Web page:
SR-A type I (SR-AI) contains six domains: a cytoplasmic domain, a transmembrane domain, a spacer region, an α-helical coiled-coil domain, a collagenous domain, and a C-terminal cysteine-rich (SRCR) domain encoded by exons 10 and 11. SR-AII and SR-AIII, alternative splicing isoforms of SR-AI, share all domains with SR-AI except for the SRCR domain . SR-AII completely lacks the SRCR domain but binds the same ligands as SR-AI. However, SR-AIII, which has a truncated SRCR domain encoded by exon 11, is intracellularly retained. The cytoplasmic domain of SR-A is involved in cell adhesion and receptor internalization , with critical amino acids identified as being involved in SR-A surface targeting and interaction with signaling molecules [6, 14]. Seven residues in the α-helical coiled-coil domain mediate the formation of the trimeric coiled-coil structure . The collagenous domain mediates binding to the extracellular matrix , and point mutations in the positively charged lysine clusters in the SR-AII collagenous domain have been shown to decrease AcLDL binding activity .
Although more than 30 members of the SRCR superfamily have been identified, the function of the SRCR domain has remained unclear . The expanding SRCR superfamily has been divided into two groups. Group A has an SRCR domain encoded by at least two exons with six cysteine residues, and group B has an SRCR domain encoded by a single exon with eight cysteine residues. Different members of the SRCR superfamily serve varying functions, including pathogen recognition and innate immune responses, and are associated with inflammation-related diseases, such as autoimmune diseases, atherosclerosis, and Alzheimer’s disease. SR-AI and MARCO (macrophage receptor with collagenous domain) are members of group A with highly conserved SRCR domains. Examination of the crystal structure of the mouse MARCO SRCR domain revealed that the monomeric recombinant SRCR domain is a compact, globular domain . The SRCR domain of MARCO was identified as the binding domain for bacteria, acetylated-LDL (AcLDL), and the extracellular matrix [19, 20]. The function of the SRCR domain of SR-AI, however, remains unclear. The SRCR domain of several group B members, including CD163, Spα, and S5DSRCRB, functions as the binding domain for haptoglobin-hemoglobin complexes, lipopolysaccharide, and bacteria and modulates innate immunity in macrophages [21–23].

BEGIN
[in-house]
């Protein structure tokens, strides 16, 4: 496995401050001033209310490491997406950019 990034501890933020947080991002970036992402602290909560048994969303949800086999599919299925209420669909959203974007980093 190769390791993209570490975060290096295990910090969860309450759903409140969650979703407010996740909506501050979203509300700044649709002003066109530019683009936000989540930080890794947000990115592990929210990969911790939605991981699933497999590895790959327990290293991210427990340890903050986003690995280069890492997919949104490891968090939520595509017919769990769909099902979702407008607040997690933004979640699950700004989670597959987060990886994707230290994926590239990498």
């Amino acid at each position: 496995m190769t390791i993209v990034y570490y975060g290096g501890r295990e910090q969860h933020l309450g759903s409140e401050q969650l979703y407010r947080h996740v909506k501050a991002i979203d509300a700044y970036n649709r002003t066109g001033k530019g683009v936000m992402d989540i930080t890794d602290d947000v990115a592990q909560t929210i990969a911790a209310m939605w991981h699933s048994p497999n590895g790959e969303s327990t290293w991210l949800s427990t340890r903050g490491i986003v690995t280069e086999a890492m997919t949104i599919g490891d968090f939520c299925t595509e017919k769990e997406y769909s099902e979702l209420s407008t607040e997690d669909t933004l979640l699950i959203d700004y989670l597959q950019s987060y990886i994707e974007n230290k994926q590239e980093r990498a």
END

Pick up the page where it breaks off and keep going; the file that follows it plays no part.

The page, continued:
In the present study, we identified critical roles of the SRCR domain play in SR-AI surface trafficking and internalization of oAβ and AcLDL. Our results provide insight into the critical role of the SRCR domain in N-glycosylation and receptor surface targeting of SR-AI, which is a prerequisite for the uptake of oAβ and AcLDL by microglia and macrophages in the initiation stage of AD and atherosclerosis.
Aβ1-42 and fluorescein amidite (FAM)-labeled Aβ1-42 were purchased from American Peptide (Sunnyvale, CA) and Biopeptide (San Diego, CA). Antibodies against Aβ were purchased from Signet (Dedham, MA). Anti-BiP antibody, Alexa-labeled AcLDL, and Lipofectamine 2000 were purchased from Invitrogen (Carlsbad, CA). Rat anti-mouse SR-A and rabbit anti-human SR-A were purchased from AbD Serotec (Oxford, United Kingdom) and Santa Cruz (California, USA). Alexa Fluor488-conjugated secondary antibody was purchased from Molecular Probe (Oregan, USA). Sulfo-NHS-SS-biotin and NeutrAvidin were purchased from Pierce (Rockford, IL). PNGase F and Endo H were purchased from New England BioLabs (Ipswich, MA).
Cell cultures and transfection